FEMA: high marks from Congress as it juggles crises
Like a circus juggler with three balls in the air and more being tossed his way, the federal government's year-old emergency management team is dealing briskly with a summer full of Cuban refugees, Mt. St. Helens victims, Love Canal evacuees, and Americans set back by flooding, tornadoes, and riots.
And thus far, the Federal Emergency Management Agency (FEMA) has received good marks from Congress for its performance under unprecedented pressure.
The agency is headed by John Macy, a low-keyed, silver-haired career civil servant who jokingly describes himself as "the master of disaster." In the past year, Mr. Macy has organized previously scattered functions such as civil defense, flood control and insurance, fire fighter training, earthquake research , and a variety of others into a 2,400-person agency that has had a key role in Washington's response to recent domestic events.
But the price of emergency response has not been cheap. Already in fiscal 1980, the federal government has spent $1.1 billion to help disaster victims. An additional $1.75 billion has been requested to aid state and local governments scrambling to deal with a Washington State volcano, south Florida refugees, Nebraska tornadoes, Louisiana floods, Michigan storms, and a Texas drought. In normal years, federal disaster aid does not exceed $200 million. But this could be the most costly year for the US since 1973, when tropical storm Agnes ran up a $2.5 billion repair bill.
Some congressional critics are beginning to wonder, moreover, if Washington's ready response to emergencies is not causing governors to cry "disaster" too quickly. President Carter was criticized by some lawmakers for designating Miami a disaster area because of the Cuban refugee influx. The disaster label, says Sen. Quentin N. Burdick (D) of North Dakota, should be applied only to natural disasters.
The federal emergency budget would quickly be drained, and the Disaster Relief Act of 1974 misused, if the Carter administration were to carry its broad view of disasters to its logical conclusion, says an aide to the senator.
Sen. Harrison Schmitt (R) of New Mexico warns that federal largess to the governors can be abused in a political year. Senator Burdick probably will propose a more limited definition of disaster when the 1974 act is reauthorized this summer.
Mr. Macy disagrees that the government is being too broad with its emergency aid.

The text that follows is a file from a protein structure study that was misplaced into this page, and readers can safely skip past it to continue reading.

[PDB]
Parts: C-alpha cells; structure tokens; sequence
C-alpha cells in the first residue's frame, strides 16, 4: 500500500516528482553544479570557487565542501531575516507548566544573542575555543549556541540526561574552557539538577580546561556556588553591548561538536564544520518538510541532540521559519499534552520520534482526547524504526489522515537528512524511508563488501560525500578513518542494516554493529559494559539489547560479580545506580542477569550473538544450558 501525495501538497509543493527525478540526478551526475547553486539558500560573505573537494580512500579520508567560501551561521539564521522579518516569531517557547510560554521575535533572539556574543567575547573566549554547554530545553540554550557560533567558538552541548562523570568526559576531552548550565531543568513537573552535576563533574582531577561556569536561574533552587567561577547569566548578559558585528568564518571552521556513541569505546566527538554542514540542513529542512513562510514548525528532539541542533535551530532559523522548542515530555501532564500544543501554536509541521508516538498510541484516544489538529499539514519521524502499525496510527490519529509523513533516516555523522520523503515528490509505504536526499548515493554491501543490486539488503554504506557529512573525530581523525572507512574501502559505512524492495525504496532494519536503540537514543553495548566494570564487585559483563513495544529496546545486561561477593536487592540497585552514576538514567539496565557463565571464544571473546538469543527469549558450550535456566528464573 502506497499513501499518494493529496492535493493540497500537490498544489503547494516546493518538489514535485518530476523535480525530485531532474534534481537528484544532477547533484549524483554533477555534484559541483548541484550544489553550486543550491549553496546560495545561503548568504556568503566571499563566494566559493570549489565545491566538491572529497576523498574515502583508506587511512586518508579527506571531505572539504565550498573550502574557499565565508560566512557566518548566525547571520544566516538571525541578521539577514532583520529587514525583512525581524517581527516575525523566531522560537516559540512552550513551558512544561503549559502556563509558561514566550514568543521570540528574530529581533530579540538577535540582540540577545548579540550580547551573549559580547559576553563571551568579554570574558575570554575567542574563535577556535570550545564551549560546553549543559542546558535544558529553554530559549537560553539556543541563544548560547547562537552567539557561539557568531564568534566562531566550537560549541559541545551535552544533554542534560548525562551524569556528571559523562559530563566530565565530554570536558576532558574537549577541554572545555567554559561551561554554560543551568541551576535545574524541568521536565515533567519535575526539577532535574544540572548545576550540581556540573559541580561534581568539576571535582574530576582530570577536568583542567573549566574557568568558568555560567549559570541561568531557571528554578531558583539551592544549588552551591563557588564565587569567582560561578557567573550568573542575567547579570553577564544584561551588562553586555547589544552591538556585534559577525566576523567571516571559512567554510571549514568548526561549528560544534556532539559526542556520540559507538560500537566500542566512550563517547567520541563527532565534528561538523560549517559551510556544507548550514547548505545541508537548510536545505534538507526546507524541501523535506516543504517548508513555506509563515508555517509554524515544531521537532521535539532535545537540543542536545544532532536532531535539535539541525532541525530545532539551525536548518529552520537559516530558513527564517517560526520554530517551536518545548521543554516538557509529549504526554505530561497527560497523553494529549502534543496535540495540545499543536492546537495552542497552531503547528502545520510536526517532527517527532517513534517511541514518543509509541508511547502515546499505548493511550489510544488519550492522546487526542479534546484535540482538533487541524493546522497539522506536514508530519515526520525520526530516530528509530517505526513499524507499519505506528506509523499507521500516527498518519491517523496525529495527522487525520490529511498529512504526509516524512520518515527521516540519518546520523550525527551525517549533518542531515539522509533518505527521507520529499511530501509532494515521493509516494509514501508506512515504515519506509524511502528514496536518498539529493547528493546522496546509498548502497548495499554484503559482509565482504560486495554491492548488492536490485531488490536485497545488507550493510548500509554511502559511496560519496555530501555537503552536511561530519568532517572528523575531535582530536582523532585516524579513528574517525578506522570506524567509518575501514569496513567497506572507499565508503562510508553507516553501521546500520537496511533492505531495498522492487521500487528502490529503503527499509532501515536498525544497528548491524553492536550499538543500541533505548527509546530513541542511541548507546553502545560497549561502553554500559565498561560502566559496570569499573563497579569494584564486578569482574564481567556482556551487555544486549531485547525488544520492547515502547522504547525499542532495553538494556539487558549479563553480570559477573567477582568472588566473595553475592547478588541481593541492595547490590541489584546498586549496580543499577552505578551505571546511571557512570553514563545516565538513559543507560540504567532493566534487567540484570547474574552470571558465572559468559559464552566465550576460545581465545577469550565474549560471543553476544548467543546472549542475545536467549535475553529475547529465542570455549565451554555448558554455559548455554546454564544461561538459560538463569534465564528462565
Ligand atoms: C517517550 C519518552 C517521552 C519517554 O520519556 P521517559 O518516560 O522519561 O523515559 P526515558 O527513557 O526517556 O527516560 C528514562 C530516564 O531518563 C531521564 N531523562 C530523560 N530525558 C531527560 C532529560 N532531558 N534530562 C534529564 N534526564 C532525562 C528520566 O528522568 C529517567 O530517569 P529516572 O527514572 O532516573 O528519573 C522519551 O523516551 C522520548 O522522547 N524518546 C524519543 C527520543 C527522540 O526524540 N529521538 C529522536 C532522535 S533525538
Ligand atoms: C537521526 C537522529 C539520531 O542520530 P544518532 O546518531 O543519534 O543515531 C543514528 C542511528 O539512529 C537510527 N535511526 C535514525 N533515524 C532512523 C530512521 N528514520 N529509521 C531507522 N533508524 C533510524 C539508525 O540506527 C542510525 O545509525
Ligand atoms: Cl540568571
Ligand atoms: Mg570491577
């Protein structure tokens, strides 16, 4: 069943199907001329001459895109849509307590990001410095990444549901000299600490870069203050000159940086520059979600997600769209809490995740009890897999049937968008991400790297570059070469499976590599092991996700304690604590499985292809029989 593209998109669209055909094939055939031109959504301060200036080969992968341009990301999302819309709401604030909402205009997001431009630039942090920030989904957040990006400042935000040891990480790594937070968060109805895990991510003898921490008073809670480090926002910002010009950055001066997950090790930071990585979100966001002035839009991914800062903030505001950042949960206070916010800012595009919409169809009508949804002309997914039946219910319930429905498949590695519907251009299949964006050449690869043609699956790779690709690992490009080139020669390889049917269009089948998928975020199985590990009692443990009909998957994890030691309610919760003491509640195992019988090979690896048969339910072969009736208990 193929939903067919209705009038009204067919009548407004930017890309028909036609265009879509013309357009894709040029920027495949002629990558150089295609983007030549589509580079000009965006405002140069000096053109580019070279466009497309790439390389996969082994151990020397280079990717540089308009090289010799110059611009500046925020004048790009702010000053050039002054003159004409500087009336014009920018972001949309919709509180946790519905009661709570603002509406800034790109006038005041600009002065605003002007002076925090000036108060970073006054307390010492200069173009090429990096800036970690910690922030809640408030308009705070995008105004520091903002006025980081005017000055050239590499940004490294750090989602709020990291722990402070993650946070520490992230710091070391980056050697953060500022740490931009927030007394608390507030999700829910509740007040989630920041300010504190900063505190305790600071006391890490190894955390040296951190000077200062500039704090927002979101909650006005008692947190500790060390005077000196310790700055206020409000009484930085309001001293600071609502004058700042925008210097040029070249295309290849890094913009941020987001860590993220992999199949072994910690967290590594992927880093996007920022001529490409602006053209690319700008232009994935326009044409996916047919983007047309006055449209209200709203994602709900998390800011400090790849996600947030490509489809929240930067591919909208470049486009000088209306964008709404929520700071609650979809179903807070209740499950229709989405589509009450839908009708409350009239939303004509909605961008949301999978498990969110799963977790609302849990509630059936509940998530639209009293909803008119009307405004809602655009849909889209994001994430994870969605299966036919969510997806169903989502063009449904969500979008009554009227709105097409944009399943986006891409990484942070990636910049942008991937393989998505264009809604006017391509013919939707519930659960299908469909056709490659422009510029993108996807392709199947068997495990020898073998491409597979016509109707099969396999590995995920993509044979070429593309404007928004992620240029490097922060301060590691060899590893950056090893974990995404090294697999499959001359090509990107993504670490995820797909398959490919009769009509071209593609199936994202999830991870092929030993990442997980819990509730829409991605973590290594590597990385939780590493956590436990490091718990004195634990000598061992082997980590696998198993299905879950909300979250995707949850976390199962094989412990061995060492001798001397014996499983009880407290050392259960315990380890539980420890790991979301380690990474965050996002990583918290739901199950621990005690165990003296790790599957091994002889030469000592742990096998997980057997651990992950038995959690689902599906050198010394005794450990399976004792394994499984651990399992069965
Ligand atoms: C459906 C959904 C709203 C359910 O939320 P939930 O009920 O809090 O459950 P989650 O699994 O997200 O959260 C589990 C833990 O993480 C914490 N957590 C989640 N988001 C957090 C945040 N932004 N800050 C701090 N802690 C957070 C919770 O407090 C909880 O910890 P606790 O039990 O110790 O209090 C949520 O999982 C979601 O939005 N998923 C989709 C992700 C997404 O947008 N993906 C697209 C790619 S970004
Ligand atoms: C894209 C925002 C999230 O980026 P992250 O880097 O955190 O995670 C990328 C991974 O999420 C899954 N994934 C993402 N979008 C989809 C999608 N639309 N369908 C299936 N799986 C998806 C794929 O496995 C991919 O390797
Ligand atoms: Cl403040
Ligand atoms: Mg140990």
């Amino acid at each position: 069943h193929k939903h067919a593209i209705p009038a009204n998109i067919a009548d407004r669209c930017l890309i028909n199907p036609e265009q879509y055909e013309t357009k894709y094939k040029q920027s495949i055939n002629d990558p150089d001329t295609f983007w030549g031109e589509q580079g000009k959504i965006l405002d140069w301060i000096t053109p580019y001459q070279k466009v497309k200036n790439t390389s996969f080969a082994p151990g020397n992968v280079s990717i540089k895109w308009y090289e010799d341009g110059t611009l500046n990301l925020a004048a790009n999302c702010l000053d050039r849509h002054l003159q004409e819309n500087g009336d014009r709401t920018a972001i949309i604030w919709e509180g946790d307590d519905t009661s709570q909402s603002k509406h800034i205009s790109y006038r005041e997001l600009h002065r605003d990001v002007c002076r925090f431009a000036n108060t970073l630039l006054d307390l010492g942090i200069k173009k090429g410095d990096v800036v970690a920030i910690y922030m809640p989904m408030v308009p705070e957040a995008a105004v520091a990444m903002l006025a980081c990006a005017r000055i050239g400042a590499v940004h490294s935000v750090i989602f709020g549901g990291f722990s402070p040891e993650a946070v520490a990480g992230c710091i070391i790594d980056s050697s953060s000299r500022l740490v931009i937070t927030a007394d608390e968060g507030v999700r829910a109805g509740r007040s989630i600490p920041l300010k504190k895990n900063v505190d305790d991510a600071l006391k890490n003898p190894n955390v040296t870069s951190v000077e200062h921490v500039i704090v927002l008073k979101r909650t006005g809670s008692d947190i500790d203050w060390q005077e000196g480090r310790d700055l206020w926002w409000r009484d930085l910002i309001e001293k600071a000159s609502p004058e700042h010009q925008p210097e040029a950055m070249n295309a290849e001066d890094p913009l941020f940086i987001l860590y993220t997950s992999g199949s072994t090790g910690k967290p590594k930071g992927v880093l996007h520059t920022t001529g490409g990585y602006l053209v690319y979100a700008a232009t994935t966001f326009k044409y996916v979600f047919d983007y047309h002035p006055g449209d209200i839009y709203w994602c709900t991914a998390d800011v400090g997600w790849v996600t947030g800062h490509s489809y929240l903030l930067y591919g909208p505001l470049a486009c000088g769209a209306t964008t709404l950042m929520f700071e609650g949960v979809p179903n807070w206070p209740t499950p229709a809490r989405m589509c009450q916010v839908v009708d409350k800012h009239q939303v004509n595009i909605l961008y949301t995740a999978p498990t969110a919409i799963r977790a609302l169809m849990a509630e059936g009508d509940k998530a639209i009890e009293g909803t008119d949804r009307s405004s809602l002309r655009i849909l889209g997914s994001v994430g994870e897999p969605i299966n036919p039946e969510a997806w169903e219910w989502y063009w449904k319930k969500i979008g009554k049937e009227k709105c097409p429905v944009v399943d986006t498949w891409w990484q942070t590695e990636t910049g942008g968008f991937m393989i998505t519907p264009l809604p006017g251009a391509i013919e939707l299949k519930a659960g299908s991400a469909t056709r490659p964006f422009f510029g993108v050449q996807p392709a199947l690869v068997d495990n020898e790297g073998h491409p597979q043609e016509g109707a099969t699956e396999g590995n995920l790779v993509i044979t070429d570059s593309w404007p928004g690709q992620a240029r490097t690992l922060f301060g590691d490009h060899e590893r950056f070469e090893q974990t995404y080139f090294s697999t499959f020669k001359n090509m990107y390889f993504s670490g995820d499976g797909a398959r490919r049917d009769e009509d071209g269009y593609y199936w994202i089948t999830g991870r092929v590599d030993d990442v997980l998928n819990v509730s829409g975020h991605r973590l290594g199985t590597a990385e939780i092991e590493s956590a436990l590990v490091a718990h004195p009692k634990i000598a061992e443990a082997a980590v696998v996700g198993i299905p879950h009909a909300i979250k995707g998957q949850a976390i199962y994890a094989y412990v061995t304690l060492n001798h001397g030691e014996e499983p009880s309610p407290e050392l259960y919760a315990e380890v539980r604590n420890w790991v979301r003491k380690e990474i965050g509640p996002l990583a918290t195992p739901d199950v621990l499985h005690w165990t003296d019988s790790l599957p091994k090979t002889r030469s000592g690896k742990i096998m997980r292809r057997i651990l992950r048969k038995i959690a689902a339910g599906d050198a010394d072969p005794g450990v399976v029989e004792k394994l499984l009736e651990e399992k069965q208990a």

Increasing societal interdependence, the regional nature of many disasters, and often, federal culpability -- all demand a federal response, Mr. Macy says. FEMA's role, he points out, is not to command other federal agencies and private relief groups, but to coordinate their work.
"Over time, as our society becomes more complex, and the consequences of emergencies become more severe, they have transcended the capability of the private citizen, the local, county, or state government to provide the necessary response to it. There are also some emergencies -- those of a national security nature -- that are brought about by actions of government, and government has an obligation to assist, to assure that there is a concern for their safety, and to devise plans to deal with an emergency," Mr. Macy says.
In March, prior to the rash of emergencies, FEMA trained 35 of its personnel are new federal coordinators. This allowed the agency to "deal with simultaneous events and at the same time keep the other programs moving along," Mr. Macy explains.
A large part of the agency's time is spent "thinking the unthinkable," says Mr. Macy, "planning for emergencies of all kinds, all the way from a nuclear attack to terrorist conditions, to civil disorder."
Earthquake preparedness and "continuity of government" in the event of war have been under study recently. A "command post" complete with wall maps, teletype machines, and a "secure area" is being set up in the building in northwest Washington occupied by FEMA.
"Ours is an expanding range," Mr. Macy admits. "As new hazards where there's any potential federal involvement come out, this becomes a part of our concern.Part of our problems is that we must utilitze our resources in accordance with our top priorities. But we don't do all of this ourselves. Our purpose is to represent the President in assuring that within the federal government these particular hazards are of concern."
Civil breakdown that could result from a riot or from a situation such as the New York transit strike could cause FEMA to become involved. But Mr. Macy says such involvement would be "very reluctant."
"In the riots of the '60s, there was no way to deal with the aftermath," Mr. Macy says. "President Johnson usually would set up an ad hoc structure. He would call in Cyrus Vance, who would set up a command post, and various agencies would work with him. Now the President has the option of utilizing this agency as his instrument."
Is there a danger that federal response can be too quick? In the love Canal evacuations, the chromosome study that sparked FEMA into action has since been called into question. Did the response sharpen the crisis?
"The decision there was to give the people the option of going to temporary housing," Mr. Macy responds. "So really it was a limited state of emergency accompanied with the decision to proceed with further medical examinations to determine what the true health conditions were."
Even after a disaster moves off the front pages, FEMA and other agencies have an obligation to offer long-term assistance. Some congressmen have criticized delays in processing at the Cuban refugee camps and also the time it takes to approve disaster aid loans. Mr. Macy attributes this in part to problems in getting funding requests through Congress quickly.